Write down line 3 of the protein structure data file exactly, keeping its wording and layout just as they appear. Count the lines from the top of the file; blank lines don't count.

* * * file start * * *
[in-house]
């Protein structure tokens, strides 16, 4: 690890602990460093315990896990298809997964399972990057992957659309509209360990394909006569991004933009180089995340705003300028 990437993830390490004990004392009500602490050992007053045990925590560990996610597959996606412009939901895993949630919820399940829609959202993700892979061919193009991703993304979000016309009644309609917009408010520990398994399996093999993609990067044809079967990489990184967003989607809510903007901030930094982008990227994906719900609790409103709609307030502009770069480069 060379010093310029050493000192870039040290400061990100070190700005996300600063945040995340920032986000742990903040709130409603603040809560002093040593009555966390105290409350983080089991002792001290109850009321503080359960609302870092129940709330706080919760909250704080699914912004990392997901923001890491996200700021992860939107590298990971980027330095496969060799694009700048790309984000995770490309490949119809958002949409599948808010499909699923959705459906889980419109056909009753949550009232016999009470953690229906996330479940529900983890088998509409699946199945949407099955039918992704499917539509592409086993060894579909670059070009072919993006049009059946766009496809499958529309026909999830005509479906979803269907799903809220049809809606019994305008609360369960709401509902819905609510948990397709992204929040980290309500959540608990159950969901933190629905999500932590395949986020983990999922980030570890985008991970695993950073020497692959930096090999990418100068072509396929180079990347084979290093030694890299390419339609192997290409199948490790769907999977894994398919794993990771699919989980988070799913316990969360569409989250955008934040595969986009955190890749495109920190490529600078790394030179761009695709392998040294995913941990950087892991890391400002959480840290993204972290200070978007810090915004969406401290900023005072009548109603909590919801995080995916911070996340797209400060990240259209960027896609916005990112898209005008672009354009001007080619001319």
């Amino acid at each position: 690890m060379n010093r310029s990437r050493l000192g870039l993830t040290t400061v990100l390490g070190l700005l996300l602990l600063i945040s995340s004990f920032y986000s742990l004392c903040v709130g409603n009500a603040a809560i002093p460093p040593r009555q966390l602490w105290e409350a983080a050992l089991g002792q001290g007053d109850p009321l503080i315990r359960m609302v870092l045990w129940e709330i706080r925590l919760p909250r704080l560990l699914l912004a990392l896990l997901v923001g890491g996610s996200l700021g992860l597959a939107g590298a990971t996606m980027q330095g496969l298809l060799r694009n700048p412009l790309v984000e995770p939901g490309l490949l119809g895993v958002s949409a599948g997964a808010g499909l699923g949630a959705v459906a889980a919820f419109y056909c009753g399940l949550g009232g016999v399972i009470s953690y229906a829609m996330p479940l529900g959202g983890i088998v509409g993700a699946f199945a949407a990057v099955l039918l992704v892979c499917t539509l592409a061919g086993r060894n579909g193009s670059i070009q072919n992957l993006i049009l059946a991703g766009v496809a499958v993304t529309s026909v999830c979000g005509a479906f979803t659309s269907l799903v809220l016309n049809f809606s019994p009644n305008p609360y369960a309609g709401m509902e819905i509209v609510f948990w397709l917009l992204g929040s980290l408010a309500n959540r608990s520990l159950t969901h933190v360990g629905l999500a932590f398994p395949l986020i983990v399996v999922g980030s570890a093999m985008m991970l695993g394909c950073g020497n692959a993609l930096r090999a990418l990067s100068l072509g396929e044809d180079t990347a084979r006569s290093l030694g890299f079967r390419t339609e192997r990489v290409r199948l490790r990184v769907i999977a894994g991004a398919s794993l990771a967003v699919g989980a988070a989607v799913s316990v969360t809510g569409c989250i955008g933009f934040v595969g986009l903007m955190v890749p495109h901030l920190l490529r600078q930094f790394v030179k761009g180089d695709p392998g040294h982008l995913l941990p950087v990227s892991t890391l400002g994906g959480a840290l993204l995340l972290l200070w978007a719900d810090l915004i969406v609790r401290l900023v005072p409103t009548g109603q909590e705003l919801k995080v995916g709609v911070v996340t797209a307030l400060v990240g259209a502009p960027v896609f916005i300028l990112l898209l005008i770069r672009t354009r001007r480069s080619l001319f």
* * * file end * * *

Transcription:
């Amino acid at each position: 690890m060379n010093r310029s990437r050493l000192g870039l993830t040290t400061v990100l390490g070190l700005l996300l602990l600063i945040s995340s004990f920032y986000s742990l004392c903040v709130g409603n009500a603040a809560i002093p460093p040593r009555q966390l602490w105290e409350a983080a050992l089991g002792q001290g007053d109850p009321l503080i315990r359960m609302v870092l045990w129940e709330i706080r925590l919760p909250r704080l560990l699914l912004a990392l896990l997901v923001g890491g996610s996200l700021g992860l597959a939107g590298a990971t996606m980027q330095g496969l298809l060799r694009n700048p412009l790309v984000e995770p939901g490309l490949l119809g895993v958002s949409a599948g997964a808010g499909l699923g949630a959705v459906a889980a919820f419109y056909c009753g399940l949550g009232g016999v399972i009470s953690y229906a829609m996330p479940l529900g959202g983890i088998v509409g993700a699946f199945a949407a990057v099955l039918l992704v892979c499917t539509l592409a061919g086993r060894n579909g193009s670059i070009q072919n992957l993006i049009l059946a991703g766009v496809a499958v993304t529309s026909v999830c979000g005509a479906f979803t659309s269907l799903v809220l016309n049809f809606s019994p009644n305008p609360y369960a309609g709401m509902e819905i509209v609510f948990w397709l917009l992204g929040s980290l408010a309500n959540r608990s520990l159950t969901h933190v360990g629905l999500a932590f398994p395949l986020i983990v399996v999922g980030s570890a093999m985008m991970l695993g394909c950073g020497n692959a993609l930096r090999a990418l990067s100068l072509g396929e044809d180079t990347a084979r006569s290093l030694g890299f079967r390419t339609e192997r990489v290409r199948l490790r990184v769907i999977a894994g991004a398919s794993l990771a967003v699919g989980a988070a989607v799913s316990v969360t809510g569409c989250i955008g933009f934040v595969g986009l903007m955190v890749p495109h901030l920190l490529r600078q930094f790394v030179k761009g180089d695709p392998g040294h982008l995913l941990p950087v990227s892991t890391l400002g994906g959480a840290l993204l995340l972290l200070w978007a719900d810090l915004i969406v609790r401290l900023v005072p409103t009548g109603q909590e705003l919801k995080v995916g709609v911070v996340t797209a307030l400060v990240g259209a502009p960027v896609f916005i300028l990112l898209l005008i770069r672009t354009r001007r480069s080619l001319f």